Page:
Clutch ‘Book of Bad Decisions’ Album Review

Mischievous Mel reviews Clutch's new album 'Book of Bad Decisions' out September 7th


‘Book of Bad Decisions’, the new Clutch album is done in true Clutch style and tradition. With pensive lyrics backed by abrasive riffs and bad ass bass, Clutch once again comes through with an album that is hit after hit from top to bottom.  If I could define Neil Fallon as a vocalist, performer and over all presence, I would say he’s a spoken word, lyrically superior beatnik storyteller. Every Clutch song tells a story.  They’re not just three words strung together and repeated as a moronic chorus, but a full story.  Stories with a plot and depth that create musical theater that brings us on a voyage of sound and words, woven to perfection and set to music.

There are so many reasons that Clutch is and has remained relevant in the music scene year after year and on stage after stage – that is the talent. These veterans of music ooze true passion, not just in reference to their stage performances, but in creating new albums as well. This is what Clutch had to say about ‘Book of Bad Decisions’, taken from Clutch page, “I’ve never been one for nostalgia,” says Neil Fallon, “I’ve always shied away from it.  But after 27 years of this, I realize that there is a wealth of stories to look back upon as lyrical fodder.  As the saying goes, ‘You don’t know where you’re going until you know where you’ve been.’  Not all the songs reference our collective experience as a band, but ‘Book of Bad Decisions’ seemed like an apt name for these various chapters, whether factual, fictitious, or somewhere in-between.”

I got a sneak listen to the bands 12th studio album, ‘Book of Bad Decisions’. I’ll tell you my reasoning below, but save the date September 7th, 2018 for the worldwide release via their own Weathermaker Music label.  The album was recorded at Sputnik Sound in Nashville, TN by producer Vance Powell (Jack White, Chris Stapleton, The Raconteurs, The Dead Weather) and consists of 15 new tracks. This is a must have for all Clutch Fans.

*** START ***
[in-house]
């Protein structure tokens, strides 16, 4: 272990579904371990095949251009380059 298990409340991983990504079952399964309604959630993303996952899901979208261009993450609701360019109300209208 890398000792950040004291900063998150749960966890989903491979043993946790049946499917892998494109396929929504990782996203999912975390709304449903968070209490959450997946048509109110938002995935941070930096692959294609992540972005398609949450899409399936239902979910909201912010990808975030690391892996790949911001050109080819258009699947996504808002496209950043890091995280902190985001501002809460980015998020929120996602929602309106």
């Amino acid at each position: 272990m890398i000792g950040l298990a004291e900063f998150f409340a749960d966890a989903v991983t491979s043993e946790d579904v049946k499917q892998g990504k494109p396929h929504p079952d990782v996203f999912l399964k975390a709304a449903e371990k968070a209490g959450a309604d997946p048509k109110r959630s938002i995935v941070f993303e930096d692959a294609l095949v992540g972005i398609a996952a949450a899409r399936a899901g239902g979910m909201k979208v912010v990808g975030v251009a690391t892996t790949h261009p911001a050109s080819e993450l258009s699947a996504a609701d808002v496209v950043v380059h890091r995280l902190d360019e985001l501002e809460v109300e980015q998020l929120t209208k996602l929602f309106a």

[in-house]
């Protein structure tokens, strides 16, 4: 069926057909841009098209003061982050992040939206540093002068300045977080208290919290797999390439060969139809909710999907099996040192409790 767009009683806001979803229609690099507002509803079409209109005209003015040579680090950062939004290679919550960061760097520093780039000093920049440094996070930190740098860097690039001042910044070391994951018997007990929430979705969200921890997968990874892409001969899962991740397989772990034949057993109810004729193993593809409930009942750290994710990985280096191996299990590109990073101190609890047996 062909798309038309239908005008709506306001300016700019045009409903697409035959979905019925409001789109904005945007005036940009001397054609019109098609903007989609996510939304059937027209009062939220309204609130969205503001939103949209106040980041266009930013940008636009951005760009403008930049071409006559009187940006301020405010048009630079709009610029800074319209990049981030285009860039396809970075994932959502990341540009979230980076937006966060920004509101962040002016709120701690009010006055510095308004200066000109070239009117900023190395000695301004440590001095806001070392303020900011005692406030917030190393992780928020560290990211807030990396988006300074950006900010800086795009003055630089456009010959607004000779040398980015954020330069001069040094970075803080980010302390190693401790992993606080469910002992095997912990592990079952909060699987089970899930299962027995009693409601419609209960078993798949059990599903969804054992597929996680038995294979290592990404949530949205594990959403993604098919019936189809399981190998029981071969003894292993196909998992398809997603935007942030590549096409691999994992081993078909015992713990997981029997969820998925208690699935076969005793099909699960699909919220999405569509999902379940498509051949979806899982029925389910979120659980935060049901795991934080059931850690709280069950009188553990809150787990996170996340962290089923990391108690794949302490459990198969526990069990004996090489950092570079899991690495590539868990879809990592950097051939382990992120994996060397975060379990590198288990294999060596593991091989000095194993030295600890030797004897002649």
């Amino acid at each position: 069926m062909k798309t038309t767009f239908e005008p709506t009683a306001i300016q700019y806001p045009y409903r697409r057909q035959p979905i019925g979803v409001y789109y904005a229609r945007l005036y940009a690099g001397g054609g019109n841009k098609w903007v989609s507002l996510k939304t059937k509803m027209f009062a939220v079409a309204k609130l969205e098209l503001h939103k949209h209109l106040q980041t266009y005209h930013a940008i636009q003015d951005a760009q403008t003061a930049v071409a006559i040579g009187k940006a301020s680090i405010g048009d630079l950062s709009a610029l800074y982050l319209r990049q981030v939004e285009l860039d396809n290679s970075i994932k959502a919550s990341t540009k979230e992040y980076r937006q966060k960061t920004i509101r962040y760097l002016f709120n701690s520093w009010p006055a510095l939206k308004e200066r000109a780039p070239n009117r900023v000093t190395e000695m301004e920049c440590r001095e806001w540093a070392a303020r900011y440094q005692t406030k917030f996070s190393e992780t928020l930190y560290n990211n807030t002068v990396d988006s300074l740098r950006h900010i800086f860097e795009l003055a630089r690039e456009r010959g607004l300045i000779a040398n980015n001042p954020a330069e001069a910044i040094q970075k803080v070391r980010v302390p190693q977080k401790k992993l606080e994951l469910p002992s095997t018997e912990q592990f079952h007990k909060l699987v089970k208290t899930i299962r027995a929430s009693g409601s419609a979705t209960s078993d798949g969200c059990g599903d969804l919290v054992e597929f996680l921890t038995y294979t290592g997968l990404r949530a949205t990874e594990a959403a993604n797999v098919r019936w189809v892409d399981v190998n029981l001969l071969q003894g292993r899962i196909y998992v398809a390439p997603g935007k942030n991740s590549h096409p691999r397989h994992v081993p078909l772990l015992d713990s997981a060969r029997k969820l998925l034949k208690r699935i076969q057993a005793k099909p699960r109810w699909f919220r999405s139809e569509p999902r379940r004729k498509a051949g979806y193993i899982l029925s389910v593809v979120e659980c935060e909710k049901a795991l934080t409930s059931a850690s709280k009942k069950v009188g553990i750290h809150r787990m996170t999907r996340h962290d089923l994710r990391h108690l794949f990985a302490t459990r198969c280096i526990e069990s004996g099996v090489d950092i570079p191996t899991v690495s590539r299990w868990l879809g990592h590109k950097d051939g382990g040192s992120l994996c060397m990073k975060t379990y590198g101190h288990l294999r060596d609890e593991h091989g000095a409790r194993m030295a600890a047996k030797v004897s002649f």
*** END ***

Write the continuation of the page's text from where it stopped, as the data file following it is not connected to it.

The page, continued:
“Gimme the Keys” is  about the band’s first tour back in 1991, a time when they began to cut their teeth in the live music business, dealt with show cancellations, shady promoters, and other incidents on the road.  One particular show, described as being in a shed surrounded by cornfields in Lawrence, Kansas, ultimately turned ugly over a missing microphone and accusations brought by drunk and gun-toting security people at the end of a long day. The lyrics “Gimme the keys they can keep the guarantee | Gimme the keys and get the hell out of dodge” is a reflection of the mood of that night.

“Emily Dickinson” is a very unique track. I loved it because I love her classic poetry. As a not so secret poet myself, I love her, and I love the way the story was told through the song. Take a listen and hear something that is one of the best songs written and played.

I fell in love with the title track ‘Book of Bad Decisions’. The line, “I wrote another chapter of bad decisions I have made” really resonated with me. Maybe because I am caught somewhere between knowing everything and lost in all things – the line means so much. Maybe it is the groovy music that backs the lyrics… whatever it is it put this song as my favorite on the album. Again this points out why this now iconic band became icons. They are masters at lyrics and backed up with one of the best bands in the music world.

“How to Shake Hands” is again a marriage of deep lyrics that reflect modern times and melded into one hell of a badass song. I give it 10 horns up on a horn scale of 1 to 5.

I could go on and on because the whole album is hit after hit, as all Clutch albums seem to be. In my opinion they’ve never been one of those bands that writes a couple obligitory singles and fills the rest of the album with rubbish of no value – unless it’s being used for torturing an ex (think “Say Anything” in reverse). But I will leave it like this – go check out how to pre-order, and where to see the band live and all things Clutch at the band’s website:


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